Heavy Metals in the Environment - Using Wetlands for Their Removal

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These metals pollutants in the aquatic environment can come from natural or anthropogenic sources. Some are highly toxic and persistent, and have a strong tendency to become concentrated in marine food webs. Excess of these metal levels in aquatic environment may pose a health risk to humans and to the environment.

Bioaccumulation process of metals concentration in fish. Organisms require certain trace amounts of some metals, including cobalt, copper, iron, manganese, and zinc in their growth process. Excessive levels of essential metals in the environment, however, can be detrimental to the organism itself. Besides that, nonessential metals of particular concern to surface water systems are cadmium, chromium, mercury, lead, and arsenic, and these metals have no biological function. Distribution of metals in surficial sediments from industrial effluents and urban sewage discharged into the wetlands ecosystem and aquatic environment without proper cleaning can easily be identified through metals spatial variations in sediments.

Geochemical mapping can be used as a tool for visualization, which enhanced by computer-aided modeling using geographical information system GIS to make it easier to identify the possible locations of contaminated area. Nowadays, due to the rapid developments of computer technology, GIS applications are receiving increasing interest in environmental geochemistry study [ 4 , 5 ].

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It is becoming increasingly popular to incorporate digitized and computerized technologies in studies of marine environmental pollution. Example of geographical information system GIS mapping in environmental studies. GIS is a tool for decision making, using information stored in a geographical form.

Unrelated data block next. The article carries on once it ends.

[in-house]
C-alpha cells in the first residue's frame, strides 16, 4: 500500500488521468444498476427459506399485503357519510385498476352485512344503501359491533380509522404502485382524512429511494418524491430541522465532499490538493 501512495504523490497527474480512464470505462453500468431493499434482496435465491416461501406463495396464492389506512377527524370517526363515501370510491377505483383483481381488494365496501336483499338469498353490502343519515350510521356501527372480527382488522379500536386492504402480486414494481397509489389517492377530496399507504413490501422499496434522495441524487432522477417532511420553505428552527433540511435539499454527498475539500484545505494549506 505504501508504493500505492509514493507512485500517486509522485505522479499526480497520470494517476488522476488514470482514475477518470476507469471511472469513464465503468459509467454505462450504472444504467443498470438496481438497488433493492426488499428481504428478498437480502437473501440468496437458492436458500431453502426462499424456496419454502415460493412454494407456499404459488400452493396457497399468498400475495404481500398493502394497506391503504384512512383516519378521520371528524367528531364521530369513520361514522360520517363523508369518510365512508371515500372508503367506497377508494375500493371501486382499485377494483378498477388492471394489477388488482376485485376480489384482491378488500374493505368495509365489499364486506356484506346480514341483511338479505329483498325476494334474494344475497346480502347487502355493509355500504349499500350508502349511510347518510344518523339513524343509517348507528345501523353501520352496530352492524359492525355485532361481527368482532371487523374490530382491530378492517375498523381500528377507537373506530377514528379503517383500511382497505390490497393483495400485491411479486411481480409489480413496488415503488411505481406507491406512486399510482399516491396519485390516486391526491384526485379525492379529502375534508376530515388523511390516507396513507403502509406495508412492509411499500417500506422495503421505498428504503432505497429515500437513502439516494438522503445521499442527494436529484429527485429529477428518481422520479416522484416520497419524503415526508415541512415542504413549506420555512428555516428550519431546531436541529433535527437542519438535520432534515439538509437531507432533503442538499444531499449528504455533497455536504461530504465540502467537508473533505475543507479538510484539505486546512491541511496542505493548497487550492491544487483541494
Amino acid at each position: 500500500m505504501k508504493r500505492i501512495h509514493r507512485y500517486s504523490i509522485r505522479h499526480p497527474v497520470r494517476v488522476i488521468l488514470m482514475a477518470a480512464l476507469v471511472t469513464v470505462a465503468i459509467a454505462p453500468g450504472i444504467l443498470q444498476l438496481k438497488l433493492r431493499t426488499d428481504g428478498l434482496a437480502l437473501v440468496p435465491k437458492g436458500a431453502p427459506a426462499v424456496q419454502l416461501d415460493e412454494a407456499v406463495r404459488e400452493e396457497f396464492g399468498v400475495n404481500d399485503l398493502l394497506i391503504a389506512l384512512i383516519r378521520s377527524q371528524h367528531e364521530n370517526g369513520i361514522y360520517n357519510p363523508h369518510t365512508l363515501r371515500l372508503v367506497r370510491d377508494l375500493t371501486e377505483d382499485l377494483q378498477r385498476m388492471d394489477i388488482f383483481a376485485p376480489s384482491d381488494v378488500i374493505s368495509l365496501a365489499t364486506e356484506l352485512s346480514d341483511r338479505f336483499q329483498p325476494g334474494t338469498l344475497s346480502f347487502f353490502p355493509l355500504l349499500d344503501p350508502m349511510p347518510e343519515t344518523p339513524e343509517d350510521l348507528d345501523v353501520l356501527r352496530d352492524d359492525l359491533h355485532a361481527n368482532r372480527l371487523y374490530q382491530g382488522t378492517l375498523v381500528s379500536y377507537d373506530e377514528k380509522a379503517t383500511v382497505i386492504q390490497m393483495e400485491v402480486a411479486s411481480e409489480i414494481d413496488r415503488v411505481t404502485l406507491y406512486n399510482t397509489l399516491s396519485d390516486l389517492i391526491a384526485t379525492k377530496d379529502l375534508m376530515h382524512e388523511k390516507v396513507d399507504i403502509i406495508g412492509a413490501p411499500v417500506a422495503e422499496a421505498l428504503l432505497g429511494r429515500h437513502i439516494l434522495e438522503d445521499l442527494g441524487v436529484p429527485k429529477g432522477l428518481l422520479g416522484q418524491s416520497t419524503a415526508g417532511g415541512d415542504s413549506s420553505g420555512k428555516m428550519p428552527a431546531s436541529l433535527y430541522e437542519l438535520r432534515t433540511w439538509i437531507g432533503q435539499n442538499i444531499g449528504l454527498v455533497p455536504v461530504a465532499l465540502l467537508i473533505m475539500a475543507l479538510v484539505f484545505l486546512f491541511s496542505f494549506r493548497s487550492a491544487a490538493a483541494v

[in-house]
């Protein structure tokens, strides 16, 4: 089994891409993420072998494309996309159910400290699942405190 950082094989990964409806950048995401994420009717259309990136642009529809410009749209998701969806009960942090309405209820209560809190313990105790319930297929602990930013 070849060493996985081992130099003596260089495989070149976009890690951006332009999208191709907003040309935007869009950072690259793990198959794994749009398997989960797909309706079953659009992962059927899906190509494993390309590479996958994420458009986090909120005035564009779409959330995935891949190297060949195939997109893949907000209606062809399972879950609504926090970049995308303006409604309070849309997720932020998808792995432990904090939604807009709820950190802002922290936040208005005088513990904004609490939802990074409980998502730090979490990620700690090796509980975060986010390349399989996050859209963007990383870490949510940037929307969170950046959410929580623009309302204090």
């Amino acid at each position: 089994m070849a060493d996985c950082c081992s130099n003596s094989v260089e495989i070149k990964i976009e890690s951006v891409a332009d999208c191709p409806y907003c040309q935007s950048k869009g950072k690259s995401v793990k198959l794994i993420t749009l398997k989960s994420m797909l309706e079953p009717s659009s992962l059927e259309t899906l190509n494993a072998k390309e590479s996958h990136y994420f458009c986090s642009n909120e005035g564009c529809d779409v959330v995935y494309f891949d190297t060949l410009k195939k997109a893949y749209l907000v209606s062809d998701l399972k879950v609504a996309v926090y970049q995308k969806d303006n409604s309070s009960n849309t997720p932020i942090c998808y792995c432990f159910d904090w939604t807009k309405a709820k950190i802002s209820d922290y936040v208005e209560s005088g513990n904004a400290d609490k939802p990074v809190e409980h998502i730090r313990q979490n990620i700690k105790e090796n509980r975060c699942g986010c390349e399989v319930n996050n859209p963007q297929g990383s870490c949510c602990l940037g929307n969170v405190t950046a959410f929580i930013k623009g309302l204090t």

Some researchers defined major requirements and functions of GIS and mentioned spatial data handling tool for solving complex geographical problems [ 7 , 8 , 9 ]. Besides, GIS is increasingly used in environmental pollution studies because of its ability in spatial analysis and interpolation, and spatial interpolation utilizes measured points with known values to estimate an unknown value and to visualize the spatial patterns [ 10 , 11 ]. Sediments can serve as a metal pool that can release metals to the overlying water via natural or anthropogenic processes, causing potential adverse health effects to the ecosystems.

Metal accumulation rates in sediment cores can reflect variations in metal inputs in a given system over long periods of time. Hence, the study of sediments core provides historical record of various influences on the aquatic system by indicating both natural background levels and the man-induced accumulation of metals over an extended period of time.

References

Core sample collected from mangrove environment used for metals proxy study. Photo by Ong Meng Chuan. To evaluate the metals contamination in sediment, determined element concentrations were compared with background concentrations. Literature data on average world shale or sediment cores or sediments from pristine such as undisturbed wetlands, non-industrialized regions were analyzed to establish the background values.

Heavy metals in the environment: using wetlands for their removal [2000]

However, to reduce the metals variability caused by the grain sizes and mineralogy of the sediments, and to identify anomalous metals contribution, geochemical normalization has been used with various degrees of success by employing conservative elements [ 12 , 13 ]. Various elements have been proposed in the literatures to be clay mineral indicators and hence to have the potential for the environmental studies. Some of them are lithium, Li [ 14 , 15 , 16 ]; aluminum, Al [ 17 , 18 ]; scandium, Sc [ 19 ]; cesium, Cs [ 20 , 21 ]; cobalt, Co [ 22 ]; and thorium, Th [ 23 , 24 ].

Among above conservative elements, Li and Al have been widely applied in wetlands and mangroves study [ 25 , 26 , 27 ]. Li also has been proposed by Loring [ 14 ] as an alternative for Al in high latitude areas in Western Europe and North America. Alternatively, Li meets the basic criteria for use as a normalizing element for metals pollution [ 14 ] because of several factors, namely, it is a lattice component of fine-grained major trace-metal-bearing minerals such as the phyllosilicates and clay minerals; it reflects the granular variability of its host mineral component, and it is a conservative element.